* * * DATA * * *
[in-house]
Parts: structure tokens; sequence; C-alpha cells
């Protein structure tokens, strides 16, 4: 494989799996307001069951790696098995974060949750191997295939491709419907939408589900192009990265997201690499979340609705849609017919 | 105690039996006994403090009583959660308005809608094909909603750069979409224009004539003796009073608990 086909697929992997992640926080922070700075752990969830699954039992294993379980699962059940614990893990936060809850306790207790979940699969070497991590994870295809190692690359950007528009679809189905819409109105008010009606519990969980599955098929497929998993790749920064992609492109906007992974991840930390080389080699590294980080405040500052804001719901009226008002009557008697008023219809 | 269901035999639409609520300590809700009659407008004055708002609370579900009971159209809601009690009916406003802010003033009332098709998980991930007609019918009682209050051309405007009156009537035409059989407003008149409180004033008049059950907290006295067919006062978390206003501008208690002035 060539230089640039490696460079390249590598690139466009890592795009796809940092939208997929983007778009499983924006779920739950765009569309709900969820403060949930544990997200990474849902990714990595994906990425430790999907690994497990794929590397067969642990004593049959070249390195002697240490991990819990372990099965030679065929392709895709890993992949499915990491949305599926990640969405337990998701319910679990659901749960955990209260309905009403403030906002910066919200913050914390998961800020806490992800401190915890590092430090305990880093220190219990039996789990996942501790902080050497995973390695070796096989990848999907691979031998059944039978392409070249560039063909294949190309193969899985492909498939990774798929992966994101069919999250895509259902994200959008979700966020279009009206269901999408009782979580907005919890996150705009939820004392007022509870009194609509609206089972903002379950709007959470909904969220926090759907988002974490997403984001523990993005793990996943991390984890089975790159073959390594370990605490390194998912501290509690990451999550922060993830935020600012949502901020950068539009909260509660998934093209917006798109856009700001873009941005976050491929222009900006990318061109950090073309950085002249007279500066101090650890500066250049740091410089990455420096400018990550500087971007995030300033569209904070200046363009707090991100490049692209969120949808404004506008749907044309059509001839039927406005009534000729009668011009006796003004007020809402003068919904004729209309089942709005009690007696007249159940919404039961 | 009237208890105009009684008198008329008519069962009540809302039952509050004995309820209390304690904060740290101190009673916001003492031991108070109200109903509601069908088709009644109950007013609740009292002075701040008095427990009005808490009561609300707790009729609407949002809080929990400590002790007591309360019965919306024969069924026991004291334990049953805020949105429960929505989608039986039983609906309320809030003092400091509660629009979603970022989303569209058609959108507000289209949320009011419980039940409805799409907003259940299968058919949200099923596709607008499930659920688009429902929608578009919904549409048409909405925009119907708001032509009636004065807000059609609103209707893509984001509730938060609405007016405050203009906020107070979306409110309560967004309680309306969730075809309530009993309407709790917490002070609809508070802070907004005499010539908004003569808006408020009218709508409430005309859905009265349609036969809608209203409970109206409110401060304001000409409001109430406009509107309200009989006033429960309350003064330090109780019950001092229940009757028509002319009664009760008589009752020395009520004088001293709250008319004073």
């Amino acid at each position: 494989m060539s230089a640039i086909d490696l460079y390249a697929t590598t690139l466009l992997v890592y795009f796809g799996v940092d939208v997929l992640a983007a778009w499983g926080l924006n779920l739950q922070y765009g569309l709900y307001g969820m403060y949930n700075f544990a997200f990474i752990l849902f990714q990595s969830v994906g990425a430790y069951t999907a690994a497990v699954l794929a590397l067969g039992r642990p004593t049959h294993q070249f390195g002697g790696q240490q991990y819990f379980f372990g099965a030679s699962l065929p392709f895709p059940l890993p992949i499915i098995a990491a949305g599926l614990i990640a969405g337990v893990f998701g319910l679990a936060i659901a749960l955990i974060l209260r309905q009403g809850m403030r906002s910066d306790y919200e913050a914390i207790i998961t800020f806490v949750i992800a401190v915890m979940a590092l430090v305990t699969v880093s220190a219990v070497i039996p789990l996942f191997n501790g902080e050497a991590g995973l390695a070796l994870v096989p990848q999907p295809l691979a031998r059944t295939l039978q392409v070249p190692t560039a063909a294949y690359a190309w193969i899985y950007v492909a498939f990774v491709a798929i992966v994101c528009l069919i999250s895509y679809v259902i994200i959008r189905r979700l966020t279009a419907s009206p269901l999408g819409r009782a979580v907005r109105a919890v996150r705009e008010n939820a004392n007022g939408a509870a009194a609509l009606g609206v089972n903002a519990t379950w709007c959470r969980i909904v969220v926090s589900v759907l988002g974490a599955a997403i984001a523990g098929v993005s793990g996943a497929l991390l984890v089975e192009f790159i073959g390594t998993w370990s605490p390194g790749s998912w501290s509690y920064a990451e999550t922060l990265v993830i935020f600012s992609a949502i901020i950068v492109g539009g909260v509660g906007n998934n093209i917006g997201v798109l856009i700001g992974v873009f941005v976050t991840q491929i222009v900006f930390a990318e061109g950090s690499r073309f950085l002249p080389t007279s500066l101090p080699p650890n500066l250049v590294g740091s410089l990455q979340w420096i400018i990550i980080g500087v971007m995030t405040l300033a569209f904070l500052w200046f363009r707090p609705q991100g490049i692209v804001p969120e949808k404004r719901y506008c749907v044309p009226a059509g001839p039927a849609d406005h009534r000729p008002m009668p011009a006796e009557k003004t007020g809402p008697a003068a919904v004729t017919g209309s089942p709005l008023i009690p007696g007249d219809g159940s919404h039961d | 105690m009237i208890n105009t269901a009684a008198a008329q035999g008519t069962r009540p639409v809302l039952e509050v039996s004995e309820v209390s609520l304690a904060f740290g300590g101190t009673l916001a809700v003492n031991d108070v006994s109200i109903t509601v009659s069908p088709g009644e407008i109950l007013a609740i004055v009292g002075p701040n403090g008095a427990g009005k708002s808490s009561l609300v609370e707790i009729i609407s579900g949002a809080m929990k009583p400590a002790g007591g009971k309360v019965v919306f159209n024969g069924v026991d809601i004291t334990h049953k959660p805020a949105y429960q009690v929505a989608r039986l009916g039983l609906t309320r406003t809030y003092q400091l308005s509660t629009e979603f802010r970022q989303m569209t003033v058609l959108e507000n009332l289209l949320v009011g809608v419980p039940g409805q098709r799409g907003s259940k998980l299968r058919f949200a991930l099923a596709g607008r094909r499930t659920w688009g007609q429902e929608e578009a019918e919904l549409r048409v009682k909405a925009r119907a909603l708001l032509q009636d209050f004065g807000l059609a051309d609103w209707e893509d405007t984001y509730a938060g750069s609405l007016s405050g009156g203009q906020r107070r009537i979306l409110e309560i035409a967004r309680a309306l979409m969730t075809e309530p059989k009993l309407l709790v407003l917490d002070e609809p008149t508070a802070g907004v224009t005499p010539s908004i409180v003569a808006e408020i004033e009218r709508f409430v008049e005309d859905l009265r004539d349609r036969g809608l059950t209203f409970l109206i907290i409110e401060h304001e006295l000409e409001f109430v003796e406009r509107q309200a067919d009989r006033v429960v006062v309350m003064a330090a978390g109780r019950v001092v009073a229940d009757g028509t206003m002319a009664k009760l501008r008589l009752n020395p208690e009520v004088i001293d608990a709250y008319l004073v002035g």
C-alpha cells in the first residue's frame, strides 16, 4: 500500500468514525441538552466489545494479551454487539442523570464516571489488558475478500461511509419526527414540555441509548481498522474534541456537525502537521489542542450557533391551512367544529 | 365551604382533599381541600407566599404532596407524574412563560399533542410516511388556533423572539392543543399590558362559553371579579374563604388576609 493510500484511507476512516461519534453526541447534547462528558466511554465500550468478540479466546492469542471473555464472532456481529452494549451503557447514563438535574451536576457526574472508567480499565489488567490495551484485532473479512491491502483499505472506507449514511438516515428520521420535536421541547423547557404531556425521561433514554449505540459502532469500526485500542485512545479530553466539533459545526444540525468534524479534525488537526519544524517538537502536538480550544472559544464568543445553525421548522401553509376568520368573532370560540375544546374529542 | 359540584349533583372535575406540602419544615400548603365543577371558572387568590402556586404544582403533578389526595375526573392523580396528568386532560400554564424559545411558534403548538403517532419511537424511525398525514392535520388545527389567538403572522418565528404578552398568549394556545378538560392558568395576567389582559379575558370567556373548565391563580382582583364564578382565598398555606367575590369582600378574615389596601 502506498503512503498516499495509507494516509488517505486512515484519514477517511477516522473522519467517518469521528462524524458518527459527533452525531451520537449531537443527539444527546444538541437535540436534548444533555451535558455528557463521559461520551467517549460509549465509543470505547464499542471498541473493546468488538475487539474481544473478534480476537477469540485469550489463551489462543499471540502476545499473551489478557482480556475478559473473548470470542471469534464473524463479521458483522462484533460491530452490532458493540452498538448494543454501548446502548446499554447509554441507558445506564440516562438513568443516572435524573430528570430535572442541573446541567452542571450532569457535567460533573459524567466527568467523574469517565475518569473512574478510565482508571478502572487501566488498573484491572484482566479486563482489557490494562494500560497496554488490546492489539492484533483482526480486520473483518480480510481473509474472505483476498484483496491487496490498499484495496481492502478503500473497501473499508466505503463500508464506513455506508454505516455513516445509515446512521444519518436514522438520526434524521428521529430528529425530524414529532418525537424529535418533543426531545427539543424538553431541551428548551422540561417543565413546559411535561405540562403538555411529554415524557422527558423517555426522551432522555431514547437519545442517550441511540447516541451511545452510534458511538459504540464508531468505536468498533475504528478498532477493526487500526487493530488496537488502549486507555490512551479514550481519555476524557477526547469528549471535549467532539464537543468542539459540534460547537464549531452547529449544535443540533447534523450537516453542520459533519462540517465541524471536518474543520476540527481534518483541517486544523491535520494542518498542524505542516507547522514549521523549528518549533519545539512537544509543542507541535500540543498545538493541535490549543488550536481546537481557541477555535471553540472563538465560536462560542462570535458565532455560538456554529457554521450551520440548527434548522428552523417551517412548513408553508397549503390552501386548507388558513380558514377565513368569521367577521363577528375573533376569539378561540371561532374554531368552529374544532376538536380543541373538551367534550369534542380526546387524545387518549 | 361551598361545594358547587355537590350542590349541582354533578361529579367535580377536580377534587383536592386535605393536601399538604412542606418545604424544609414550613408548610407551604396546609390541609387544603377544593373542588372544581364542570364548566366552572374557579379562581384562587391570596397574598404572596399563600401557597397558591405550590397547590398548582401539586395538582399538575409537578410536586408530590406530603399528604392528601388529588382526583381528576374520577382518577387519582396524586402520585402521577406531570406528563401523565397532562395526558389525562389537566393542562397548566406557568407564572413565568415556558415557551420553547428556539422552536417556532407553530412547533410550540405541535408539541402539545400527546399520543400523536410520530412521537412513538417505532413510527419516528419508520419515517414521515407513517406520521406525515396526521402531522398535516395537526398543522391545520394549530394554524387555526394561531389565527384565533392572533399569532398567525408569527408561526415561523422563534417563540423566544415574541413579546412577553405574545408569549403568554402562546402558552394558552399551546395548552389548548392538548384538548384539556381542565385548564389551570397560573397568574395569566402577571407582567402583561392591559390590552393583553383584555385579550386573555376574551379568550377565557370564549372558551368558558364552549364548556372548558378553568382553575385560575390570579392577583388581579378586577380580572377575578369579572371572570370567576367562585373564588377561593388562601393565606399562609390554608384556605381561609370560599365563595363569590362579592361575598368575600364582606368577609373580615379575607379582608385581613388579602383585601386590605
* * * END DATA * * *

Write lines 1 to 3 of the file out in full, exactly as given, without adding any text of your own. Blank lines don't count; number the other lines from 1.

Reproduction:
[in-house]
Parts: structure tokens; sequence; C-alpha cells
């Protein structure tokens, strides 16, 4: 494989799996307001069951790696098995974060949750191997295939491709419907939408589900192009990265997201690499979340609705849609017919 | 105690039996006994403090009583959660308005809608094909909603750069979409224009004539003796009073608990 086909697929992997992640926080922070700075752990969830699954039992294993379980699962059940614990893990936060809850306790207790979940699969070497991590994870295809190692690359950007528009679809189905819409109105008010009606519990969980599955098929497929998993790749920064992609492109906007992974991840930390080389080699590294980080405040500052804001719901009226008002009557008697008023219809 | 269901035999639409609520300590809700009659407008004055708002609370579900009971159209809601009690009916406003802010003033009332098709998980991930007609019918009682209050051309405007009156009537035409059989407003008149409180004033008049059950907290006295067919006062978390206003501008208690002035 060539230089640039490696460079390249590598690139466009890592795009796809940092939208997929983007778009499983924006779920739950765009569309709900969820403060949930544990997200990474849902990714990595994906990425430790999907690994497990794929590397067969642990004593049959070249390195002697240490991990819990372990099965030679065929392709895709890993992949499915990491949305599926990640969405337990998701319910679990659901749960955990209260309905009403403030906002910066919200913050914390998961800020806490992800401190915890590092430090305990880093220190219990039996789990996942501790902080050497995973390695070796096989990848999907691979031998059944039978392409070249560039063909294949190309193969899985492909498939990774798929992966994101069919999250895509259902994200959008979700966020279009009206269901999408009782979580907005919890996150705009939820004392007022509870009194609509609206089972903002379950709007959470909904969220926090759907988002974490997403984001523990993005793990996943991390984890089975790159073959390594370990605490390194998912501290509690990451999550922060993830935020600012949502901020950068539009909260509660998934093209917006798109856009700001873009941005976050491929222009900006990318061109950090073309950085002249007279500066101090650890500066250049740091410089990455420096400018990550500087971007995030300033569209904070200046363009707090991100490049692209969120949808404004506008749907044309059509001839039927406005009534000729009668011009006796003004007020809402003068919904004729209309089942709005009690007696007249159940919404039961 | 009237208890105009009684008198008329008519069962009540809302039952509050004995309820209390304690904060740290101190009673916001003492031991108070109200109903509601069908088709009644109950007013609740009292002075701040008095427990009005808490009561609300707790009729609407949002809080929990400590002790007591309360019965919306024969069924026991004291334990049953805020949105429960929505989608039986039983609906309320809030003092400091509660629009979603970022989303569209058609959108507000289209949320009011419980039940409805799409907003259940299968058919949200099923596709607008499930659920688009429902929608578009919904549409048409909405925009119907708001032509009636004065807000059609609103209707893509984001509730938060609405007016405050203009906020107070979306409110309560967004309680309306969730075809309530009993309407709790917490002070609809508070802070907004005499010539908004003569808006408020009218709508409430005309859905009265349609036969809608209203409970109206409110401060304001000409409001109430406009509107309200009989006033429960309350003064330090109780019950001092229940009757028509002319009664009760008589009752020395009520004088001293709250008319004073």